Editor’s note: This is the second in a series of Progress Notes posts featuring Baylor College of Medicine students interviewing physicians and faculty members in recognition of Women’s History Month 2020. Read the first post.
In this post, Nicole Alexander talks with Dr. Yi-Chun Carol Liu.
Dr. Yi-Chun Carol Liu is an assistant professor in the Bobby R. Alford Department of Otolaryngology – Head and Neck Surgery at Baylor College of Medicine and a pediatric otolaryngologist at Texas Children’s Hospital. Her practice encompasses the treatment of patients with chronic ear disease, sensorineural and conductive hearing loss, and microtia.
I had the pleasure of meeting Dr. Liu at an otolaryngology conference with subsequent opportunities to shadow her and conduct research projects. She has been an amazing mentor over the years and a tremendous advocate for not only her patients, but her students as well.
In the following Q&A, she shares her passion for otolaryngology and experiences as a female surgeon.
Q: Why did you decide to go into otolaryngology? What moments have shaped your career?
A: I decided to go into otolaryngology during my third year of medical school when I realized I like surgical procedures. My original plan was to become a pediatrician because I love working with kids, but I think my nature of wanting to see the result of my work quickly drew me to surgery. At the same time, I wanted to maintain a balance between surgical and clinical practice – and ENT is one of the few subspecialties that offers this. I have a pretty equal 50/50 practice of clinic and surgery.
The surgical procedures of ENT are so intricate with head and neck anatomy, and it has much variety that is so intriguing. I wasn’t doing an ENT elective, but I walked into a surgical operating room one day while on general surgery when there were no other cases, and it just drew me in right away.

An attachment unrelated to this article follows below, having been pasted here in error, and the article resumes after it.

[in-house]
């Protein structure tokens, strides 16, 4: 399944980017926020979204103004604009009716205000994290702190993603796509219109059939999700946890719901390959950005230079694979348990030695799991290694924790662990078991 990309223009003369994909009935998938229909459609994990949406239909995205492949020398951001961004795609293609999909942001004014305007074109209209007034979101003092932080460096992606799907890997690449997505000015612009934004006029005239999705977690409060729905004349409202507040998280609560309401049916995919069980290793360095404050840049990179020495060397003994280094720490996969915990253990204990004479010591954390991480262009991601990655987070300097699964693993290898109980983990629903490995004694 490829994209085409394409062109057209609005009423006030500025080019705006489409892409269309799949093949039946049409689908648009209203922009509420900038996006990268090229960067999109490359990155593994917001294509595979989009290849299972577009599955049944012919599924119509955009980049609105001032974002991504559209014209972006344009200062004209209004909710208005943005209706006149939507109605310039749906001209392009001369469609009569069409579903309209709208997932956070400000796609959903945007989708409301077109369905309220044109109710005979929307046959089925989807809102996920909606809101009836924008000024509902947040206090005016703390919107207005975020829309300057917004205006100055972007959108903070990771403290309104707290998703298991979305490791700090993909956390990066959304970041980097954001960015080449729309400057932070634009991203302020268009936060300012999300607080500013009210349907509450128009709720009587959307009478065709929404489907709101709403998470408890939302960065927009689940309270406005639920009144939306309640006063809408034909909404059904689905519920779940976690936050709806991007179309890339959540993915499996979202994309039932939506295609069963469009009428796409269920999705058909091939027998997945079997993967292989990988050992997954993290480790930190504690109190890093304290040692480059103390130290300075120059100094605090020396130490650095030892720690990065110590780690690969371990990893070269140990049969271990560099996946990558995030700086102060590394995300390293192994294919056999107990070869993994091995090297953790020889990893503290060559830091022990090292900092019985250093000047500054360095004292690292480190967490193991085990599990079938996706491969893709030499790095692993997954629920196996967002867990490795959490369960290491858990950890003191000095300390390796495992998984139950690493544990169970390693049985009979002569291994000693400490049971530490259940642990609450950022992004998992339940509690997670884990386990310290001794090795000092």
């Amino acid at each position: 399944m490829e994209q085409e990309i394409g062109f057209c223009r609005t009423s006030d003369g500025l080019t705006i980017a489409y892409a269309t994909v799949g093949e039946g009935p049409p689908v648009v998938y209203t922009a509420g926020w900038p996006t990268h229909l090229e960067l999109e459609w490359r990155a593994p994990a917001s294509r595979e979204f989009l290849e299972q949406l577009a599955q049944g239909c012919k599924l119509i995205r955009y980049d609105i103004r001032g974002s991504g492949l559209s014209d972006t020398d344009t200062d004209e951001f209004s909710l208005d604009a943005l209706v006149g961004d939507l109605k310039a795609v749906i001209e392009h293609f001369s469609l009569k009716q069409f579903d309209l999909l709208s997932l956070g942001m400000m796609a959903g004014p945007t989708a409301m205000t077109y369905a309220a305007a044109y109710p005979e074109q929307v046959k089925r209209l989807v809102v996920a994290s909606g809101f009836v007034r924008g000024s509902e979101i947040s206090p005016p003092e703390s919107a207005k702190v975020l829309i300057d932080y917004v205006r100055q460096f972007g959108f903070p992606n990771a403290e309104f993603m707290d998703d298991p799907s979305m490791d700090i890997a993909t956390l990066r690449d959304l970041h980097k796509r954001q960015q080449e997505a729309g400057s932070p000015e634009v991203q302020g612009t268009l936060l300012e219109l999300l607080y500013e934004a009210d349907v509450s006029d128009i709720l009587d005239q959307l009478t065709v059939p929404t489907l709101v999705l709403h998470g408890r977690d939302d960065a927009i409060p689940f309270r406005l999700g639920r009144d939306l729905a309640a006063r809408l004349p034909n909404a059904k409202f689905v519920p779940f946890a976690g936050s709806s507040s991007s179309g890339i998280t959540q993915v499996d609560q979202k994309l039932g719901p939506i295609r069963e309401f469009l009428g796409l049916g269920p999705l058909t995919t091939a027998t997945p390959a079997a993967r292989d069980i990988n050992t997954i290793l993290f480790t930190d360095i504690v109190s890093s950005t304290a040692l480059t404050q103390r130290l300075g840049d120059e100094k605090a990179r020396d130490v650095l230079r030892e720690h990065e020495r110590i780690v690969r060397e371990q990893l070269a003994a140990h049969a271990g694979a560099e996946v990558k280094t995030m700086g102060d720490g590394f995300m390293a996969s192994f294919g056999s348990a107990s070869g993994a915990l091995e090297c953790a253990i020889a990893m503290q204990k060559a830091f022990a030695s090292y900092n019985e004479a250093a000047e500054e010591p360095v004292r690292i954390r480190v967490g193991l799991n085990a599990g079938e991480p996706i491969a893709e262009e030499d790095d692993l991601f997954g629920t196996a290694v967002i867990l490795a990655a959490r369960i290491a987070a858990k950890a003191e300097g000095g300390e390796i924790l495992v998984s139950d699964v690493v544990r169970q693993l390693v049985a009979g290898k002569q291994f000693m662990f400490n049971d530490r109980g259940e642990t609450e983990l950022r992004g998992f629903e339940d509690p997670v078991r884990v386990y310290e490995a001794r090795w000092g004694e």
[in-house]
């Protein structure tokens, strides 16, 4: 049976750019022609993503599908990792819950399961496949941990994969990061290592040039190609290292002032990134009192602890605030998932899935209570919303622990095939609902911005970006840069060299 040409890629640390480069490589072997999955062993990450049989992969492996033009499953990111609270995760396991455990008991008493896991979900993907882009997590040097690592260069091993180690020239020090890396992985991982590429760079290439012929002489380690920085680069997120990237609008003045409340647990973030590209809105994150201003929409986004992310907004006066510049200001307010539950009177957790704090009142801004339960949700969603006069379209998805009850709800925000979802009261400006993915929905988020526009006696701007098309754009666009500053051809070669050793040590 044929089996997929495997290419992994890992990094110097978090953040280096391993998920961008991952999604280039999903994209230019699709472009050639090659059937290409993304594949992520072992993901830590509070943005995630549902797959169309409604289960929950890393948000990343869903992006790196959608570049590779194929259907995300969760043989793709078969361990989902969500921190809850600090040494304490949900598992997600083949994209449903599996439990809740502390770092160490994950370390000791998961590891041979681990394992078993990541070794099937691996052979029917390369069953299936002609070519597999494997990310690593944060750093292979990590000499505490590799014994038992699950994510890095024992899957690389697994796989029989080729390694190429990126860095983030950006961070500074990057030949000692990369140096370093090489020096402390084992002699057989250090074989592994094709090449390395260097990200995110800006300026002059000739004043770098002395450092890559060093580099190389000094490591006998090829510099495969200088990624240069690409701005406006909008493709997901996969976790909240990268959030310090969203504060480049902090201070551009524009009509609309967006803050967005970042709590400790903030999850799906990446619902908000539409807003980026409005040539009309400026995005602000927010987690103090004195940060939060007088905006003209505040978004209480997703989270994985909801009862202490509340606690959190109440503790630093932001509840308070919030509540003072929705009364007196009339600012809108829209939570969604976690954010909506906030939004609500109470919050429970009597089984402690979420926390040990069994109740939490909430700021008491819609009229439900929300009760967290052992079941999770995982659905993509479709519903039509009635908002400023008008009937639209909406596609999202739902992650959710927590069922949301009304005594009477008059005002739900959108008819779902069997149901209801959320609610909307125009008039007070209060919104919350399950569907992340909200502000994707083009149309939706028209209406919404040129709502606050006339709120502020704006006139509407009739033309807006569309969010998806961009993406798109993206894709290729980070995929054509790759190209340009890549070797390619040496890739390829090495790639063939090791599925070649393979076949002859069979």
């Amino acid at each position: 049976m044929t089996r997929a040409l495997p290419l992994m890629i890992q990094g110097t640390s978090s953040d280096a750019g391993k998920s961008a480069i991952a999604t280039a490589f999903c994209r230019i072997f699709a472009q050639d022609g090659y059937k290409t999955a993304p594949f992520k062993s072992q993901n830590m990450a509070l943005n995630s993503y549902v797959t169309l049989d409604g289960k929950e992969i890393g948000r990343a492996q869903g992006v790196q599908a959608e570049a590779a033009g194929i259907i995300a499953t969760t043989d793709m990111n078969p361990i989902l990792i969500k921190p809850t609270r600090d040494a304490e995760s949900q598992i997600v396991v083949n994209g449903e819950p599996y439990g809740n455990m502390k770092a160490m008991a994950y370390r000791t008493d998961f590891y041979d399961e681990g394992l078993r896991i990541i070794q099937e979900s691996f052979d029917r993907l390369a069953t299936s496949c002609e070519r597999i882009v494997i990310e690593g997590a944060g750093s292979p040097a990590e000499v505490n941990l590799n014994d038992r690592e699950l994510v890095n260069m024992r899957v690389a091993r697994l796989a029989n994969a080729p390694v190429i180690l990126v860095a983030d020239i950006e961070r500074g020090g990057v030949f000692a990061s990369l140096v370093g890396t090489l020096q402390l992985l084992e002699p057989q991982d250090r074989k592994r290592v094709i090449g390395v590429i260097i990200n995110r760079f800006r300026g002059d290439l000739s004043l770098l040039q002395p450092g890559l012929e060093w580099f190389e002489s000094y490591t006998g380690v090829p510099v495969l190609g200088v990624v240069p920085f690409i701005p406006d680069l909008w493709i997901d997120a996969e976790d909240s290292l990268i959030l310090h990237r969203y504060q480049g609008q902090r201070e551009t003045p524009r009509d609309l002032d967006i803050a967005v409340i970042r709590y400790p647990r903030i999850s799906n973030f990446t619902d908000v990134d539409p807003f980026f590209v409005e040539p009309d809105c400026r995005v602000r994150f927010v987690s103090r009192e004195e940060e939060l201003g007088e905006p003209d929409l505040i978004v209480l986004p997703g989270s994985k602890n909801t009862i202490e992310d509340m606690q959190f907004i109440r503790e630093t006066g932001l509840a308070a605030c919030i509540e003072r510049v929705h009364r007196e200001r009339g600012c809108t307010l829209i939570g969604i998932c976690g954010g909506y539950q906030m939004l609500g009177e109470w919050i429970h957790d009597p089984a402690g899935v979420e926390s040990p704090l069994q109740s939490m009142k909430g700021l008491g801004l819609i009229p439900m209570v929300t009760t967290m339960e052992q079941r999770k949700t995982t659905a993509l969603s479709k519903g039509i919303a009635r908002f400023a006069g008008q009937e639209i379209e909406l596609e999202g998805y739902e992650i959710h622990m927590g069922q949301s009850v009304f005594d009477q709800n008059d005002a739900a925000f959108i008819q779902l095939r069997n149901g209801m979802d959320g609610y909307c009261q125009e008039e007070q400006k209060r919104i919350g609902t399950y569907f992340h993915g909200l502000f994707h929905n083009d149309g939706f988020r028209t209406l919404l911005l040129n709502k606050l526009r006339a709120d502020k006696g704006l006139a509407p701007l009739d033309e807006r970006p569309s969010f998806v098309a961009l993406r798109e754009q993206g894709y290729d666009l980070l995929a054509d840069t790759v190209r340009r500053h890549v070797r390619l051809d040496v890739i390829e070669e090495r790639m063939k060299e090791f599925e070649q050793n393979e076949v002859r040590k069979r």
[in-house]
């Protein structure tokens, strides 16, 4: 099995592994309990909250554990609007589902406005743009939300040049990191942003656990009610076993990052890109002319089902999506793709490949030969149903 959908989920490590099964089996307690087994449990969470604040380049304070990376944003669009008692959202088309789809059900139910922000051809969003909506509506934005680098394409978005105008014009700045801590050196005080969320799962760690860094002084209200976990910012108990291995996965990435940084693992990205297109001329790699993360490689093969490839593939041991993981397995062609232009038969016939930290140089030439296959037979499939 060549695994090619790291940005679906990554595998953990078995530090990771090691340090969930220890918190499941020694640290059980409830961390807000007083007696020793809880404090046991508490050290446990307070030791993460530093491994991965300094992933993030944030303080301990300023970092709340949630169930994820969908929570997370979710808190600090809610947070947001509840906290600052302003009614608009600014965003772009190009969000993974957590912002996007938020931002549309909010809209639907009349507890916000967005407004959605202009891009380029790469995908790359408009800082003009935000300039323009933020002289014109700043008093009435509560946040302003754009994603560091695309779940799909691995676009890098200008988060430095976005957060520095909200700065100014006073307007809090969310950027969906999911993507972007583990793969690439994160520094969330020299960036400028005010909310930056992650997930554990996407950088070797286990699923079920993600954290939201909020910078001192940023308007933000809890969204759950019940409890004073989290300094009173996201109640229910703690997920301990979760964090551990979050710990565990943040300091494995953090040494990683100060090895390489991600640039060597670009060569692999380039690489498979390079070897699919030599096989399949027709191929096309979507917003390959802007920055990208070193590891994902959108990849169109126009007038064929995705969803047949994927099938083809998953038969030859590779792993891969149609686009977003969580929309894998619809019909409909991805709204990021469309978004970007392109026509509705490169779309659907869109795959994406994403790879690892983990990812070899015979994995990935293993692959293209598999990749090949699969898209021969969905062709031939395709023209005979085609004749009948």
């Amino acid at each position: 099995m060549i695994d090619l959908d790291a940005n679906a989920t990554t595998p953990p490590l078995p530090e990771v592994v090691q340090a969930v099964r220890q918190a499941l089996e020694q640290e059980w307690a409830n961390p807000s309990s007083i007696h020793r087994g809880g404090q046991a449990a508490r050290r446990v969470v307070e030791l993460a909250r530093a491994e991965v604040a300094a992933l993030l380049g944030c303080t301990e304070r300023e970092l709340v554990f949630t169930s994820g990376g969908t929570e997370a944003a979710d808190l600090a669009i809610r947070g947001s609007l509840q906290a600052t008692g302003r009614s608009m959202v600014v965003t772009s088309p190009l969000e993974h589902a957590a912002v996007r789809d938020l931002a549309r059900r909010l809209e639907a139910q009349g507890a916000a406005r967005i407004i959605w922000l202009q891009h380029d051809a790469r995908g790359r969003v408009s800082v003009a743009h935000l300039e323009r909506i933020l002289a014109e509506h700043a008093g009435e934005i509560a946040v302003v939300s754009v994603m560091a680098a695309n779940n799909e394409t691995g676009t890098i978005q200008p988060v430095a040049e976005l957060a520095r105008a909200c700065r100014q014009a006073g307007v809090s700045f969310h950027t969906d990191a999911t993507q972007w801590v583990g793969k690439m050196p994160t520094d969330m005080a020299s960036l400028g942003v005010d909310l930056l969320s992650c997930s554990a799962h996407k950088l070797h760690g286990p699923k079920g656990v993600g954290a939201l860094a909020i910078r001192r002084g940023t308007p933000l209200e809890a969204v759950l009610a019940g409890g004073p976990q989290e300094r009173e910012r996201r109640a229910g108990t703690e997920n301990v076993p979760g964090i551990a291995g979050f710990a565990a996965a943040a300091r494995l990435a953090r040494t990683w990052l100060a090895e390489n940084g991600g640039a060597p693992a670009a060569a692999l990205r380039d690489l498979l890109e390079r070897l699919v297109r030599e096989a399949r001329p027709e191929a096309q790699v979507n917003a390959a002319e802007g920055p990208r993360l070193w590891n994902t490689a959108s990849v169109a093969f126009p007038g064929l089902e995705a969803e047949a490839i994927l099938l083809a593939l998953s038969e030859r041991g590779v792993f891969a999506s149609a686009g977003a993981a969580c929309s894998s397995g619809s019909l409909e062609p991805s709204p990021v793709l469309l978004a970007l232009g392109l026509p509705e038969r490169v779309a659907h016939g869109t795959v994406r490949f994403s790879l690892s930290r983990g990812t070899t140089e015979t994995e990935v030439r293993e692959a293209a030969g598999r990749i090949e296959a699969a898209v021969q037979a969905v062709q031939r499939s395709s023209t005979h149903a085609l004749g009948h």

Q: What is the most fulfilling part of your job? Most challenging?
A: I think working with kids is the most fulfilling part. I love working with them, talking with them, and, at the same time, operating on them to improve their quality of life. That makes me want to go to work every day.
Working with kids is also the most challenging. The challenging part is having to make a difficult surgical decision regarding a child.
Q: How are you able to balance personal life with your career?
A: It took me four to five years after fellowship to learn to draw a line in between. I make a conscious effort not to check my email when I get home. If I have to do work after hours, I set time boundaries for myself. Otherwise, I would work on stuff all the time. It’s important to know when to say stop and it’s okay to wait.
Q: Have you ever experienced any specific obstacles or resistance as a woman surgeon in otolaryngology?
A: It’s not necessarily a resistance from the medical field but within myself. The decision to have a kid is the hardest obstacle. It is deciding if I am ready to have more responsibility in life, and that is more put on by me than anything else. Especially in pediatric ENT –we are actually more dominated by female surgeons, compared to ENT overall.
Q: On the other hand, are there any advantages to being a woman in this field?
A: Nowadays with the changing environment, female surgeons are actually being looked at favorably because we are usually known to be good at multitasking. As a woman, you are expected to do a lot – balance families, balance career – so I think already knowing how to do that makes you a very successful candidate in surgery. Most of us all have families and still maintain a successful practice.
Q: What attracted you to academic medicine?
A: I’ve always wanted to know if there is a better way to treat a disease or manage a difficult situation. In academic medicine, working closely with others who focus on research and quality improvement is a constant challenge and helps to sharpen your skill. You are never really stagnant; you never do the same thing over and over again.
Q: What is the biggest piece of advice you’d give to your students?
A: I think some female medical students are scared of going into surgery, but they shouldn’t be. The field of medicine is becoming more open minded and more willing to make changes if necessary. In addition, as a female surgeon, the sky is the limit. I feel like sometimes female surgeons are not going for leadership positions because they don’t think they can, but I think a lot of times we can do a much better job.
We should be aiming to take over more leadership positions and make the actual changes we want to see in the field of ENT.
-By Nicole Alexander, third-year medical student at Baylor College of Medicine